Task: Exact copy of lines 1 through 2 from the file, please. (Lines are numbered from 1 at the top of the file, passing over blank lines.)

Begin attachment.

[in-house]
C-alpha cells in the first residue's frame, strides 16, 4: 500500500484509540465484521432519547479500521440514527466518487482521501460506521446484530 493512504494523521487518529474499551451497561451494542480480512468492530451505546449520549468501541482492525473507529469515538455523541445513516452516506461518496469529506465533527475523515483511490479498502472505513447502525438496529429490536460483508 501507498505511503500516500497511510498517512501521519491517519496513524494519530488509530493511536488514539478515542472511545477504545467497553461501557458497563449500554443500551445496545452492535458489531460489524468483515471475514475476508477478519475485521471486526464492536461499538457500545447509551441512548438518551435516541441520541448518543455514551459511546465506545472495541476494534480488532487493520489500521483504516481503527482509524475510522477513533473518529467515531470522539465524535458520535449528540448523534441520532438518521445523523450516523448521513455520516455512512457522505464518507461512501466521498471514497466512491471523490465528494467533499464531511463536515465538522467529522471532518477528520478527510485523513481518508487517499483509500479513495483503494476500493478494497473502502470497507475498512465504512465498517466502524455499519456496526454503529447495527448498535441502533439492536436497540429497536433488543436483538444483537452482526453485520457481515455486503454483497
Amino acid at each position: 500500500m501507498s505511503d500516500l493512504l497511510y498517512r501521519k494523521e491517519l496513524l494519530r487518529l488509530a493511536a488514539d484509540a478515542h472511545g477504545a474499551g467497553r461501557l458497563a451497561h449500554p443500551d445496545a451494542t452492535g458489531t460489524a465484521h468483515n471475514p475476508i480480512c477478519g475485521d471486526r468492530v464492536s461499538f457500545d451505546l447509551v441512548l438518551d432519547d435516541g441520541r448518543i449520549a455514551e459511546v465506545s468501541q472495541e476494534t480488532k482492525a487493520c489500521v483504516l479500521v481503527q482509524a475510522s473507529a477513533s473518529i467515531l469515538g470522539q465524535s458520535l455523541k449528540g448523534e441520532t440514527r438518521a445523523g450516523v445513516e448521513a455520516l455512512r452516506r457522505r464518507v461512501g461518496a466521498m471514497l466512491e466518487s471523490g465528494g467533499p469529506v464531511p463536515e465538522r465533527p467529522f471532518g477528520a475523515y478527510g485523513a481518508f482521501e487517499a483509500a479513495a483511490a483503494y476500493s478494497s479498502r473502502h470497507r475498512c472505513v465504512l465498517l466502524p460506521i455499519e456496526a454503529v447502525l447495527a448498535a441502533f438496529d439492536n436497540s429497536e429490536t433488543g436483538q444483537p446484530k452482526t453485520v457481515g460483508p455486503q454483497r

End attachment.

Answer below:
[in-house]
C-alpha cells in the first residue's frame, strides 16, 4: 500500500484509540465484521432519547479500521440514527466518487482521501460506521446484530 493512504494523521487518529474499551451497561451494542480480512468492530451505546449520549468501541482492525473507529469515538455523541445513516452516506461518496469529506465533527475523515483511490479498502472505513447502525438496529429490536460483508 501507498505511503500516500497511510498517512501521519491517519496513524494519530488509530493511536488514539478515542472511545477504545467497553461501557458497563449500554443500551445496545452492535458489531460489524468483515471475514475476508477478519475485521471486526464492536461499538457500545447509551441512548438518551435516541441520541448518543455514551459511546465506545472495541476494534480488532487493520489500521483504516481503527482509524475510522477513533473518529467515531470522539465524535458520535449528540448523534441520532438518521445523523450516523448521513455520516455512512457522505464518507461512501466521498471514497466512491471523490465528494467533499464531511463536515465538522467529522471532518477528520478527510485523513481518508487517499483509500479513495483503494476500493478494497473502502470497507475498512465504512465498517466502524455499519456496526454503529447495527448498535441502533439492536436497540429497536433488543436483538444483537452482526453485520457481515455486503454483497